Now I had really expected Obama to be at least `neutral` on this issue, given that it isn`t for leaders of other countries to try to influence us in the way we may vote - it`s bad enough having our own leaders doing that -  but at least that exchange gave me the chance to have a mini-rant about two issues which trouble me - the BBC and the EU - and in the process kill two birds with one stone.

Thursday, July 23, 2015


High degree of excitement for cosmologists when NASA announce this afternoon that they may have found a replica Earth in a far corner of our galaxy. The Kepler Space probe has been searching for planets like our Earth in the `Goldilocks` zone - neither to hot nor too cold so life might be sustained - and has so far discovered at least 4,000 candidates.

Problem is that the most likely candidate for being a replica of Planet Earth, called Kepler186f in the constellation of Cygnus, is 2939 trillion miles away or 500 light years, which means that the light we see from it now left there 500 years ago.   But if it turns out to be exactly like Earth then I wonder what the chances are that, right now, some septuagenarian crank is busy typing away up there on his ageing key board and speculating whether there`s anyone out there.

Wouldn`t surprise me.

Tuesday, July 21, 2015


Today`s the day when both the House of Commons and the House of Lords pack up for their summer `recess.`  They won`t be back until early September and then only for a week or so before they have another month off for the `conference season.`  Then they`ll have a half term holiday and about another month over the Christmas and New Year period.   It all adds yet more legitimacy to their recent 10% pay award along with the corresponding increase in their pension pots.

Schools are also about to break up for the long summer holidays, followed by a half term break and then Christmas and the New Year.  All very familiar.  Now I might be wrong but I thought the long school summer holidays were introduced in the age of Captain Swing in order that children could help farmers at harvest time.   So I look forward to the teaching profession, at their upcoming `conference season` passing a resolution calling for MPs and peers to spend their summer break helping farmers to bring in the harvest bounty. Seems fair.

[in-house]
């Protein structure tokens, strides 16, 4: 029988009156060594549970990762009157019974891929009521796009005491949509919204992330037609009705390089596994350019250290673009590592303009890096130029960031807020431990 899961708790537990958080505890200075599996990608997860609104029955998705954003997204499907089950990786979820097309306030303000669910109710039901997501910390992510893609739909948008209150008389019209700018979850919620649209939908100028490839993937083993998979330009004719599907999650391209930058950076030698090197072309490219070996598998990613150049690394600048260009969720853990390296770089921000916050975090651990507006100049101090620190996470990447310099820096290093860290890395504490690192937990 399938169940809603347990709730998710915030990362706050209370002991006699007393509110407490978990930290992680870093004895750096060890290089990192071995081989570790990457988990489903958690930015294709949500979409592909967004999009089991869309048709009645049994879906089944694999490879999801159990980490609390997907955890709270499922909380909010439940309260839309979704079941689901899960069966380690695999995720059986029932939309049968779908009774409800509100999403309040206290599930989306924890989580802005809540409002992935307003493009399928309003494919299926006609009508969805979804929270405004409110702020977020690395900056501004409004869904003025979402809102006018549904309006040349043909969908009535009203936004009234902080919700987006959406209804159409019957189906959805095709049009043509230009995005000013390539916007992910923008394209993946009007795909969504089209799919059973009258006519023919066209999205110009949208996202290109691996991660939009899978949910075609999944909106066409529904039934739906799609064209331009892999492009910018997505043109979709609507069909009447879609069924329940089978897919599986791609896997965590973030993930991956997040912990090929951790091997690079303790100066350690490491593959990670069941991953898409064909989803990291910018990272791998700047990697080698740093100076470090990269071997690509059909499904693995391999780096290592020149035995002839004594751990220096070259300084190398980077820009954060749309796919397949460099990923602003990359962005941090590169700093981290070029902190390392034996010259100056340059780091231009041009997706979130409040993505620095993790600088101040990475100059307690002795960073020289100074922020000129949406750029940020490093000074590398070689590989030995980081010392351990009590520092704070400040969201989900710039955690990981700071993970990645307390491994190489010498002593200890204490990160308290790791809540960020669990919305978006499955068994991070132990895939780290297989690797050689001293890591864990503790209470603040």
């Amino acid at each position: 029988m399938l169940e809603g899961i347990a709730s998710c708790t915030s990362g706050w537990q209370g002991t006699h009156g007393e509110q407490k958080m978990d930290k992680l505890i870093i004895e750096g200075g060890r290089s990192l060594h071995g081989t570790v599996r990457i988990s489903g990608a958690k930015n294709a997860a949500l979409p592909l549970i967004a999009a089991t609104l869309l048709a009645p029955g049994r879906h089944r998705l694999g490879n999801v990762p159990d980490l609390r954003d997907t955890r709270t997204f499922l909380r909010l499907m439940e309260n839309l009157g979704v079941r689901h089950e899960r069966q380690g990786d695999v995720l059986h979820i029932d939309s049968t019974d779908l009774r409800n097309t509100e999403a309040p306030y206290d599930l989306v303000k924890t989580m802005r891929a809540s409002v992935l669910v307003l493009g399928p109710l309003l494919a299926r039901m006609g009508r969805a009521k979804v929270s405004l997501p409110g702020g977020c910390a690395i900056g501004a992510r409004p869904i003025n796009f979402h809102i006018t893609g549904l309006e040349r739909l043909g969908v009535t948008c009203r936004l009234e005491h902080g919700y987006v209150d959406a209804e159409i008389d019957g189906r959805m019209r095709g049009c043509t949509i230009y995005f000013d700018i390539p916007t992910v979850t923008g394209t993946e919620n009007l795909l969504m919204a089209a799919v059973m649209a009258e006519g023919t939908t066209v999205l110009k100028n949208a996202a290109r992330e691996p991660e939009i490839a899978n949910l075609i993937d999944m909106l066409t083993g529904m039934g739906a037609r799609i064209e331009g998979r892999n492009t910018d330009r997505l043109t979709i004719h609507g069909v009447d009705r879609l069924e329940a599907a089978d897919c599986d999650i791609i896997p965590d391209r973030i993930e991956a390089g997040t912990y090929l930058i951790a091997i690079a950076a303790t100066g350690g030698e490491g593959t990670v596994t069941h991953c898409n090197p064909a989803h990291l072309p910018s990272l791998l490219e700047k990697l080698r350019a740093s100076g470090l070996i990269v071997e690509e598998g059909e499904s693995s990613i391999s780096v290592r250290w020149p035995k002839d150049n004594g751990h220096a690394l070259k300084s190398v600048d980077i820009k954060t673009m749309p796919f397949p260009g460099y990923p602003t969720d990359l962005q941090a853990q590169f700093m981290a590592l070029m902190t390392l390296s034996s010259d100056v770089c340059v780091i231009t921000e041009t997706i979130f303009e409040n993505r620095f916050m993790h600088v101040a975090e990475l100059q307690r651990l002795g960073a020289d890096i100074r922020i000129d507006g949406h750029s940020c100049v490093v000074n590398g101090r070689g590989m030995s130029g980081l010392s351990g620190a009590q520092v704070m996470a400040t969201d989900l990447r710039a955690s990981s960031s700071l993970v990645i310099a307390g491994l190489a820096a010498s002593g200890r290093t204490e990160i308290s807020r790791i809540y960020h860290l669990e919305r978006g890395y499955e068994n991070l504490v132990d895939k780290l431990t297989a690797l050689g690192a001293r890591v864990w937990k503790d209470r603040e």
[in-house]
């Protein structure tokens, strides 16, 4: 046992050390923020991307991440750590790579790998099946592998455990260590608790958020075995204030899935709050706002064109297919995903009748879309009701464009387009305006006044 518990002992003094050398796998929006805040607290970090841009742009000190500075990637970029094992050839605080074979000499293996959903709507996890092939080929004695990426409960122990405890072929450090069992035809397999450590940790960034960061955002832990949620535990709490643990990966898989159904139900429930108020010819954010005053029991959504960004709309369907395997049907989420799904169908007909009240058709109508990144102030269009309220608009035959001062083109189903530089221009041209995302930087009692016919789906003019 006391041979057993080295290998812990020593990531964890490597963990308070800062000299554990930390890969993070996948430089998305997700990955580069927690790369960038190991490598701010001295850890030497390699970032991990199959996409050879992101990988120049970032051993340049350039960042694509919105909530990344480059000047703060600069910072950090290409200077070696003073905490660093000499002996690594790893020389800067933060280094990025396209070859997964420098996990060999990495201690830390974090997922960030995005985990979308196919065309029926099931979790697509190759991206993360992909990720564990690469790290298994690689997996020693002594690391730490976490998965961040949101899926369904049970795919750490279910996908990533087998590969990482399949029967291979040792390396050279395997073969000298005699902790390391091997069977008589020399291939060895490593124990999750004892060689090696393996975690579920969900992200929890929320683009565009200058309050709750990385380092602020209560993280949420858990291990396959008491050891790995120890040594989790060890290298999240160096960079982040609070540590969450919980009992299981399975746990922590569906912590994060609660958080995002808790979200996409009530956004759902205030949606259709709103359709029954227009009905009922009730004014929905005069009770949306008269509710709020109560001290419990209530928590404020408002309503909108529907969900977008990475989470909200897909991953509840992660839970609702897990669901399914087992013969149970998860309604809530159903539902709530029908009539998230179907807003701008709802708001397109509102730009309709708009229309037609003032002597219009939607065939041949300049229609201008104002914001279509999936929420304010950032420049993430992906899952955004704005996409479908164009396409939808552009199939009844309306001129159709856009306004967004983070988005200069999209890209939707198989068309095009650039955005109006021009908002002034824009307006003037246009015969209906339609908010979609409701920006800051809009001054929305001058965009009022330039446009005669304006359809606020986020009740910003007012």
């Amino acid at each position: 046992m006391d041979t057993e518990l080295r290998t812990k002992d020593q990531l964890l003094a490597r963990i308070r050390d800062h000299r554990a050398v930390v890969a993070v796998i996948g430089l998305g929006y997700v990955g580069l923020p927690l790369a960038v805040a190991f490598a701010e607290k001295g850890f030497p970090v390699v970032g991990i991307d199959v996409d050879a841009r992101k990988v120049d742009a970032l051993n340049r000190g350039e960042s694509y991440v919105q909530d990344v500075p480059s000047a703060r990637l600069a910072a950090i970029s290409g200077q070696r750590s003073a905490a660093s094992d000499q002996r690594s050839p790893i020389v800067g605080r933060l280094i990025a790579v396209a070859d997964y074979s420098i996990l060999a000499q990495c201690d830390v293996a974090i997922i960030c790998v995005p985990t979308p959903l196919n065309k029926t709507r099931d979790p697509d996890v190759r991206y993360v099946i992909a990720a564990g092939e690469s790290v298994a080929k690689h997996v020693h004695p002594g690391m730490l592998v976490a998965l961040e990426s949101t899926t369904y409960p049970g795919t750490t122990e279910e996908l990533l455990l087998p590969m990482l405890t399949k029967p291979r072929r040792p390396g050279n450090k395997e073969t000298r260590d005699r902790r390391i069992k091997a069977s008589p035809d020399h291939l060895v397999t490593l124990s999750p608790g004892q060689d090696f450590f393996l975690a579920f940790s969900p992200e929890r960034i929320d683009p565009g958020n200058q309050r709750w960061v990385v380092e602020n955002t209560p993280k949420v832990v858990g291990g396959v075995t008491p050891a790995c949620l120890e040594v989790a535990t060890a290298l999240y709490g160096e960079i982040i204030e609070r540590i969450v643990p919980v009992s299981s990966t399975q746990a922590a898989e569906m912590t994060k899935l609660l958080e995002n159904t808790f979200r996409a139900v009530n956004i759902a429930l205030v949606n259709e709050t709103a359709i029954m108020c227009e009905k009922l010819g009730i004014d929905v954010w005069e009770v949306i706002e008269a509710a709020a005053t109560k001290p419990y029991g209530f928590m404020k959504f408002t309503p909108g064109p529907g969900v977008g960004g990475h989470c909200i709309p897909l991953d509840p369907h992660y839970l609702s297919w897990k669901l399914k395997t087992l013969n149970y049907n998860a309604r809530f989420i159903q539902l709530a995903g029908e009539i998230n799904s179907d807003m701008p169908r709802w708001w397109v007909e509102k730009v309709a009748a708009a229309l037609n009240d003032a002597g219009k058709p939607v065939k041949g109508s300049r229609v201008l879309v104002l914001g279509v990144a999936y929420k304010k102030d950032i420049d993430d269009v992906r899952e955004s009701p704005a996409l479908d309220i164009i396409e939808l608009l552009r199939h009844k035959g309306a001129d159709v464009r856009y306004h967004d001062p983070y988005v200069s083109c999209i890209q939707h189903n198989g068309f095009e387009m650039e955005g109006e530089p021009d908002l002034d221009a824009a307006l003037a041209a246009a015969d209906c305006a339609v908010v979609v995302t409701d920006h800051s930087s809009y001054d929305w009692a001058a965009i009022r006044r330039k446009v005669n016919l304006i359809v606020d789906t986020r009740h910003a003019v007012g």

Sunday, July 19, 2015


And so another of life`s elusive milestones has been achieved.  As I lay mewling and puking in the gloom of The Verne on Portland`s granite isle all of 76 years ago this minute, I never imagined that here I would be, 76 years later, reaching yet another landmark in life`s rich pageant.   And I can`t begin to tell you how grateful I am for the privilege of still being here with most of my `faculties` still working well enough for me to appreciate it.

So I`ve had a look at the company I keep - those born on the same day - and I see that the selection is `mixed.` Amongst others Benedict Cumberbatch is 38 today; Brian May 67, Nicola Sturgeon is 44, Vitali Klitschko 43, Helen Skelton 31 - youngsters all - and Degas the painter and decorator was born on this day in 1834.

And it seems that in most years someone of `note` was born on 19th July, although Wikipedia`s list shows that some were born in 1938 and some in 1940 but none in 1939, when the 19th fell on a Wednesday, hence me being full of woe I imagine. I think that`s an omission that needs rectifying.